Everyone wants to own some real estate as an investment, but it can be too expensive for most people to get started. So, the next question people ask – “Is a real estate ETF a good investment?”
Everyone’s financial situation, risk tolerance, life, and preferences are different. So, there is no one-size-fits-all answer. Even though we cannot say if a real estate etf is a good investment for you (and you should speak to a licensed investment advisor), we can compare how they stack up to other real estate investments that are available.
- What is a Real Estate ETF?
- Why Real Estate ETFs Are Good
- Why Real Estate ETFs May Be Bad Investments
- What Are Some Good Real Estate ETFs?
- Is a Real Estate ETF a Good Investment?
What is a Real Estate ETF?
A real estate exchange-traded fund generally holds a basket of securities in the real estate sector. This gives investors a less expensive way to invest in real estate than other methods.
These funds often hold numerous real estate investment trusts, which are simply securitized ownership in real estate. As with any other asset, some people think REITs are bad investments while others think REITs are good.
There are currently about 32 Real Estate ETFs in the United States excluding inverse or leveraged ETFs.
Why Real Estate ETFs Are Good
There are a number of reasons why a Real Estate ETF may be a good choice to add to your portfolio
Real Estate ETFs and REITs do offer income potential as well as the liquidity given to stocks. This is much different than a typical real estate investment which is illiquid.
Think about it another way – Imagine you need some money for something and you don’t have it in the bank. Where can you get some?
Liquid investments can be sold and are nearly as good as cash because of the speed at which you can get access to the capital.
Real estate, on the other hand, requires 30-45 days to sell in a hot market, and considerably more in an ordinary or slow market.
So, liquidity is a major factor when deciding how to invest.
In general, a portfolio that has a portion of it allocated to real estate tends to outperform those that don’t have exposure to real estate.
There’s a variety of reasons for this, but a major factor is the lower volatility and higher dividends than other companies. Check out this long-term performance chart for real estate funds.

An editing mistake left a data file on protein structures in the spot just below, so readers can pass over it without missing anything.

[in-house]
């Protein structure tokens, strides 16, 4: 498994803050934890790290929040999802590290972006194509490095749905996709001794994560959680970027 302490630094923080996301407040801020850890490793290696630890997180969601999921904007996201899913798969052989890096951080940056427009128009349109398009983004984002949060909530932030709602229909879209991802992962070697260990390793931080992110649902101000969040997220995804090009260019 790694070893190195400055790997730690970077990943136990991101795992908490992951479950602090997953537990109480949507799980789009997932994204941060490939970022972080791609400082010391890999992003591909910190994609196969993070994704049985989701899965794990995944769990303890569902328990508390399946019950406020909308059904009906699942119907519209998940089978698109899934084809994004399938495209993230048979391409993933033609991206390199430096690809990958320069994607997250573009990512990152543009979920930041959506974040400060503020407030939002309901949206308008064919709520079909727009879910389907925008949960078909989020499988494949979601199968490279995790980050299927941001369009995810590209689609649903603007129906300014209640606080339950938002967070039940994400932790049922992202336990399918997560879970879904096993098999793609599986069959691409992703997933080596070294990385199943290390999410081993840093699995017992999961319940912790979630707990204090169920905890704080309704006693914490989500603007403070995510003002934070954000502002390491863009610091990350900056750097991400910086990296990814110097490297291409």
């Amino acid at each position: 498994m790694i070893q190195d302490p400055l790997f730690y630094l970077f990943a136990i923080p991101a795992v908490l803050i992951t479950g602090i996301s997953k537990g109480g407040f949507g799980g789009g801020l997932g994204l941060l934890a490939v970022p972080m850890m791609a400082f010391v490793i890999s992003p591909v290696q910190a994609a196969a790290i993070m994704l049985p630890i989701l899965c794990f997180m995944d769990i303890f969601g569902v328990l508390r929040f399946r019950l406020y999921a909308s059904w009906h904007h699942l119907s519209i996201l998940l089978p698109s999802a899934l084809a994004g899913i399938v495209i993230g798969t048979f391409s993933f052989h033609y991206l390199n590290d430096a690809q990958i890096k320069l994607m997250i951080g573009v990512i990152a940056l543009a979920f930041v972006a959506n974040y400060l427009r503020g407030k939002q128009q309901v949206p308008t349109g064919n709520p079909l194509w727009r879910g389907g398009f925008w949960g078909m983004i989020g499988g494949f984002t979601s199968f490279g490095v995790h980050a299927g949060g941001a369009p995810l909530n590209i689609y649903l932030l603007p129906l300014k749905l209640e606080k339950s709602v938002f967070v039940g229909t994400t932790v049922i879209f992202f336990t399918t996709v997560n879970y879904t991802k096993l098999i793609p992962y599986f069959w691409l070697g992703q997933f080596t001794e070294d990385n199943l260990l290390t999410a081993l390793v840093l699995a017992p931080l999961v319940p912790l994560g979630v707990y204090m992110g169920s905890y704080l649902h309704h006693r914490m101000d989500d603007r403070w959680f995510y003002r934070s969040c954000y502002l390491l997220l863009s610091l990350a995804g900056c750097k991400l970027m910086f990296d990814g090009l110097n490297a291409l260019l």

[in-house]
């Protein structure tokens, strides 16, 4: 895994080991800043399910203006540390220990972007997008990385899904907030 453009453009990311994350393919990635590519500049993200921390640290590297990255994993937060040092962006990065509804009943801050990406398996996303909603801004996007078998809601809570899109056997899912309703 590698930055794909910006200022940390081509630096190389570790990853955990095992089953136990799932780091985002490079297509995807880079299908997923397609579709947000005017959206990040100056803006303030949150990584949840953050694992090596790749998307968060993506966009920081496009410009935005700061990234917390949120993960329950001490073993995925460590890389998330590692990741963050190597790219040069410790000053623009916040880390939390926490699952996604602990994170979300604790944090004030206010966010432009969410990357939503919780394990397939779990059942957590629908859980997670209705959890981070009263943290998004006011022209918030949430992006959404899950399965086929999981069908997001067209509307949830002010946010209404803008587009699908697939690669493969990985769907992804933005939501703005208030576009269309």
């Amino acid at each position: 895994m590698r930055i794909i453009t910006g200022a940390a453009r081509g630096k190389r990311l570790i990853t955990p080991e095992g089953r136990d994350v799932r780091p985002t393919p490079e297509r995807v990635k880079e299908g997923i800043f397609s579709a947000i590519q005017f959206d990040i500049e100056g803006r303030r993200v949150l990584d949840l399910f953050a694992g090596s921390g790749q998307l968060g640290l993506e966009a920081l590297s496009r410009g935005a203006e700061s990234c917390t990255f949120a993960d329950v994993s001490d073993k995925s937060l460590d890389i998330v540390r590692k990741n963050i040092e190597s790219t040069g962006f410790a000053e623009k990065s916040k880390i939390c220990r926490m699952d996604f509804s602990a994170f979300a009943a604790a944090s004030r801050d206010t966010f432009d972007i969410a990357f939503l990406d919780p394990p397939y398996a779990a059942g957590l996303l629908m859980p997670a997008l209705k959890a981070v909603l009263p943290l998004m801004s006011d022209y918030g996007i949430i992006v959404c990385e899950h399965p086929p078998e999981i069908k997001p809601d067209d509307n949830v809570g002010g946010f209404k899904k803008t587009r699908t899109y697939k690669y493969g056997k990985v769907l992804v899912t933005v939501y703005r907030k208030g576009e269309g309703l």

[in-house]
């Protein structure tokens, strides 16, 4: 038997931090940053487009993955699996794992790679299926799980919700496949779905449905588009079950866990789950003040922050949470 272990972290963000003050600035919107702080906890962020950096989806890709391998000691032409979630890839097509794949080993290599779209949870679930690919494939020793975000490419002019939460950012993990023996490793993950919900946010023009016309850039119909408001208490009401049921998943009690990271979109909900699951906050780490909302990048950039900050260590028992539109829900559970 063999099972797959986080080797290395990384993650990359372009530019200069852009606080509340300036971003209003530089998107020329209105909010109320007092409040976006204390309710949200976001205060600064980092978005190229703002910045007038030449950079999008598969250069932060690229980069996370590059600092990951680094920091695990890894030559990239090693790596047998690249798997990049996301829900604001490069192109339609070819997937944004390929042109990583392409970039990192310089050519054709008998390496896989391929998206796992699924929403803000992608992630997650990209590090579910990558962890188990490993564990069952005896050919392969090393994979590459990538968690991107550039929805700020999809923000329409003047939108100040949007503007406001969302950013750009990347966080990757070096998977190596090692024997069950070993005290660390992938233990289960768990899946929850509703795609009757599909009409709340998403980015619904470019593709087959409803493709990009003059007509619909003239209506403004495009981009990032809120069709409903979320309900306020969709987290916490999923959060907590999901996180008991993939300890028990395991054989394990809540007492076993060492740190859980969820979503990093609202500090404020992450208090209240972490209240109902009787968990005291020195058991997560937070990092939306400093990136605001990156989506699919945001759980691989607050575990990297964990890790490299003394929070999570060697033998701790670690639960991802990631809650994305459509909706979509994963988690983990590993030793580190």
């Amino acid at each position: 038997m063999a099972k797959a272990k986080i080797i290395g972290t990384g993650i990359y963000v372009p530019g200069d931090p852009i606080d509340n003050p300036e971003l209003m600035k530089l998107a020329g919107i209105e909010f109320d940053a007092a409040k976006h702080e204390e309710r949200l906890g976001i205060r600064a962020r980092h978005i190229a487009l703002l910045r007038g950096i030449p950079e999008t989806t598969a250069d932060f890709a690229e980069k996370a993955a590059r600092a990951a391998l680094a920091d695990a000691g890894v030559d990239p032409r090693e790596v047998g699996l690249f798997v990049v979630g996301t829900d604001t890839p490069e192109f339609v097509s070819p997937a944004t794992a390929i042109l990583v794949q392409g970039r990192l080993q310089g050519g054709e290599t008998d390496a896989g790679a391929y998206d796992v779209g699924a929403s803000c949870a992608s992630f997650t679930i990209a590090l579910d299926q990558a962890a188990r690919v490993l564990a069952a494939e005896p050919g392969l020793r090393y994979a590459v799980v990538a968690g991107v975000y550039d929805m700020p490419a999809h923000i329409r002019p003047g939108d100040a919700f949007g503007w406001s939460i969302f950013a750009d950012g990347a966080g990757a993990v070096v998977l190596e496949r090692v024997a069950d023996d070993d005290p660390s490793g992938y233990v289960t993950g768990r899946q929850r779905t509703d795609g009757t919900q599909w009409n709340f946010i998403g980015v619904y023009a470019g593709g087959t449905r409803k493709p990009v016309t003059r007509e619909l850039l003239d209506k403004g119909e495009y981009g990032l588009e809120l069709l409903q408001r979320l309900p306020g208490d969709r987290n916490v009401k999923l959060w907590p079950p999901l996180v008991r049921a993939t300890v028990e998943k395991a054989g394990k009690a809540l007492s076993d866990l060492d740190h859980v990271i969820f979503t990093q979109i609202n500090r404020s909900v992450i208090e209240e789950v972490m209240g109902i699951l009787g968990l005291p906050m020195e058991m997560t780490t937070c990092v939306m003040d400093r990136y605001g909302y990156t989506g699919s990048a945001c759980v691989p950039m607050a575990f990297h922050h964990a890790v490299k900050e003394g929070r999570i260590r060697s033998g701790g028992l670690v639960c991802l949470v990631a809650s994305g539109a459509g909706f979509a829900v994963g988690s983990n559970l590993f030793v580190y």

Why Real Estate ETFs May Be Bad Investments
REITs which comprise the ETFs, have a number of drawbacks you want to consider before investing in an ETF.
REITs are notorious for having extremely high fees when compared to other investments. While ETFs generally don’t have very high fees, if a real estate ETF is comprised mostly of REITs, then you are paying those fees by proxy.
REITs Correlation With Stocks
Because ETFs and REITs are traded on stock exchanges, then they are subject to the same whims and sudden changes in attitude as all other stocks are. Even though the asset should be valued based on the real estate it holds, this is often not the case.
There a variety of reasons for this, but a big part of this problem is because of one of the major benefits – liquidity.
Therefore, the Stock Market and REITs are correlated.
When people become fearful, they may pull investment capital out of the markets. This causes the value of a variety of stocks to rise and fall together, this includes REITs
Similarly, this lack of liquidity is what shields actual real estate values from sudden changes.
What Are Some Good Real Estate ETFs?
Here are a few good Real Estate ETFs based on historical performance. Note, as of the time of publication the author of this article has no financial stakes in any of these ETFs.
VanEck Vectors Mortgage REIT Income ETF (MORT)
- 1-Year Peformance: 100%
- Expense Ratio: 0.40%
- Annual Dividend : 6.90%
The index aims to track the overall performance of U.S. mortgage REITs by targeting the MVIS US Mortgage REITs Index.
Mortgage REITs are a little different than traditional REITs in that they don’t own real estate, but they generate profits by issuing mortgages or getting loans from mortgage-backed securities, or MBS.
iShares Mortgage Real Estate ETF (REM)
- Performance over 1-Year: 80.6%
- Expense Ratio: 0.48%
- Annual Dividend Yield: 6.12%
The index aims to track the performance of U.S. residential and commercial real estate mortgages by targeting the FTSE Nareit All Mortgage Capped Index. As such, REM does not focus exclusively on REITs. REM also includes other domestic real estate stocks and financial services names.
Rem also has an expense ratio that is a bit higher than many of its competition.
IQ U.S. Real Estate Small Cap ETF (ROOF)
- Performance over 1-Year: 60.8%
- Expense Ratio: 0.70%
- Annual Dividend Yield: 3.20%
The index is float-adjusted and market-cap-weighted and aims to track the performance of small-cap U.S. real estate companies via Real Estate Small Cap Index. ROOF maintains a portfolio of different categories of REITs, including specialized, retail, mortgage, hotel, diversified, office, and residential.
Is a Real Estate ETF a Good Investment?
There are a number of reasons why you might want to invest in a real estate ETF but there’s also a number of drawbacks. We believe that real estate is a solid investment overall and ETFs and REITs are a good way to start getting exposure to real estate if you aren’t able to acquire your own properties.